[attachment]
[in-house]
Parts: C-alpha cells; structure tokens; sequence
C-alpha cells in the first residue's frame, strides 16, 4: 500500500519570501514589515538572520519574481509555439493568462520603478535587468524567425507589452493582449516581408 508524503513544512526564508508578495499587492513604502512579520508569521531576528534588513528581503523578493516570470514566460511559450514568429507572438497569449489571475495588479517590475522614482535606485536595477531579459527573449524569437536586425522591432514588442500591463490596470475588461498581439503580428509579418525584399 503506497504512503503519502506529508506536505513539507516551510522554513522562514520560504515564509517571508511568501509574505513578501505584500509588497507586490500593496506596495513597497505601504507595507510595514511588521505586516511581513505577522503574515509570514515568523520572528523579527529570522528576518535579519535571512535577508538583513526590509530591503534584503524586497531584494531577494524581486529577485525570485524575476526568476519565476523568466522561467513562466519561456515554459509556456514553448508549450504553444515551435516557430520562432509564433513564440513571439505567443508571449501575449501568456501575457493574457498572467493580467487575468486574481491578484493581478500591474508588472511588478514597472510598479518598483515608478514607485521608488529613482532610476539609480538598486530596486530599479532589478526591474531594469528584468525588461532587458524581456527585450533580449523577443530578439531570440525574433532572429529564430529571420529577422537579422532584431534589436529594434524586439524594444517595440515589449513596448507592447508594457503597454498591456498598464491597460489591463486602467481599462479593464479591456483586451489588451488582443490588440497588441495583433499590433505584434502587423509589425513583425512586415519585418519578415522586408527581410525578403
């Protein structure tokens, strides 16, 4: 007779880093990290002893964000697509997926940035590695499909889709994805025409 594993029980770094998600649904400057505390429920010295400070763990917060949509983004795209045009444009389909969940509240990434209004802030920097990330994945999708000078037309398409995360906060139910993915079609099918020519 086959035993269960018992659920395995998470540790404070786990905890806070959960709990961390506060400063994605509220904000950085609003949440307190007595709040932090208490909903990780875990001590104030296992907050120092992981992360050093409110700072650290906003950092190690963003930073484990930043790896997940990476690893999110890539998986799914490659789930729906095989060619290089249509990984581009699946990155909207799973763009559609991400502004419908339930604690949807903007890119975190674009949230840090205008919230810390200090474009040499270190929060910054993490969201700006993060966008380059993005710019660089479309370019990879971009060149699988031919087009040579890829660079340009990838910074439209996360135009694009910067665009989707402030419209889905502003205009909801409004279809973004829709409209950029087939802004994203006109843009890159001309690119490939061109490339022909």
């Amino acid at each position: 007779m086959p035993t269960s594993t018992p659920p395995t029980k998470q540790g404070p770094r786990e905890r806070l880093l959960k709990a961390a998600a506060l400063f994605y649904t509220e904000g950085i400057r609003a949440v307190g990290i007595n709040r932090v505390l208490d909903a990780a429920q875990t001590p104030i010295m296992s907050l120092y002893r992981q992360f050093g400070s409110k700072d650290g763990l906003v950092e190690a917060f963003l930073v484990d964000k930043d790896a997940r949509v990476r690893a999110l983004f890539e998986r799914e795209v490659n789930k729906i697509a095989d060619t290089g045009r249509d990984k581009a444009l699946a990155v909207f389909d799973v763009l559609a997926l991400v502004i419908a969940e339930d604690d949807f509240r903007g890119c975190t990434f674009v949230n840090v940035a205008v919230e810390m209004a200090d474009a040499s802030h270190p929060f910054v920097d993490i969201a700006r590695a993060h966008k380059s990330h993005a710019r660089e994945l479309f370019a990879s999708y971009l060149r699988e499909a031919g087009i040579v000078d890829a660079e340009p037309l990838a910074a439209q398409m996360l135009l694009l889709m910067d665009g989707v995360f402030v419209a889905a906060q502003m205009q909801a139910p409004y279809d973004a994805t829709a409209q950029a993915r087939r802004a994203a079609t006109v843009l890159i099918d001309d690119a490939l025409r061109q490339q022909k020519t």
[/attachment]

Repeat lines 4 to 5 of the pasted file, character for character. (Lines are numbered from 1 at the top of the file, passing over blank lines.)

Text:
């Protein structure tokens, strides 16, 4: 007779880093990290002893964000697509997926940035590695499909889709994805025409 594993029980770094998600649904400057505390429920010295400070763990917060949509983004795209045009444009389909969940509240990434209004802030920097990330994945999708000078037309398409995360906060139910993915079609099918020519 086959035993269960018992659920395995998470540790404070786990905890806070959960709990961390506060400063994605509220904000950085609003949440307190007595709040932090208490909903990780875990001590104030296992907050120092992981992360050093409110700072650290906003950092190690963003930073484990930043790896997940990476690893999110890539998986799914490659789930729906095989060619290089249509990984581009699946990155909207799973763009559609991400502004419908339930604690949807903007890119975190674009949230840090205008919230810390200090474009040499270190929060910054993490969201700006993060966008380059993005710019660089479309370019990879971009060149699988031919087009040579890829660079340009990838910074439209996360135009694009910067665009989707402030419209889905502003205009909801409004279809973004829709409209950029087939802004994203006109843009890159001309690119490939061109490339022909």
């Amino acid at each position: 007779m086959p035993t269960s594993t018992p659920p395995t029980k998470q540790g404070p770094r786990e905890r806070l880093l959960k709990a961390a998600a506060l400063f994605y649904t509220e904000g950085i400057r609003a949440v307190g990290i007595n709040r932090v505390l208490d909903a990780a429920q875990t001590p104030i010295m296992s907050l120092y002893r992981q992360f050093g400070s409110k700072d650290g763990l906003v950092e190690a917060f963003l930073v484990d964000k930043d790896a997940r949509v990476r690893a999110l983004f890539e998986r799914e795209v490659n789930k729906i697509a095989d060619t290089g045009r249509d990984k581009a444009l699946a990155v909207f389909d799973v763009l559609a997926l991400v502004i419908a969940e339930d604690d949807f509240r903007g890119c975190t990434f674009v949230n840090v940035a205008v919230e810390m209004a200090d474009a040499s802030h270190p929060f910054v920097d993490i969201a700006r590695a993060h966008k380059s990330h993005a710019r660089e994945l479309f370019a990879s999708y971009l060149r699988e499909a031919g087009i040579v000078d890829a660079e340009p037309l990838a910074a439209q398409m996360l135009l694009l889709m910067d665009g989707v995360f402030v419209a889905a906060q502003m205009q909801a139910p409004y279809d973004a994805t829709a409209q950029a993915r087939r802004a994203a079609t006109v843009l890159i099918d001309d690119a490939l025409r061109q490339q022909k020519t």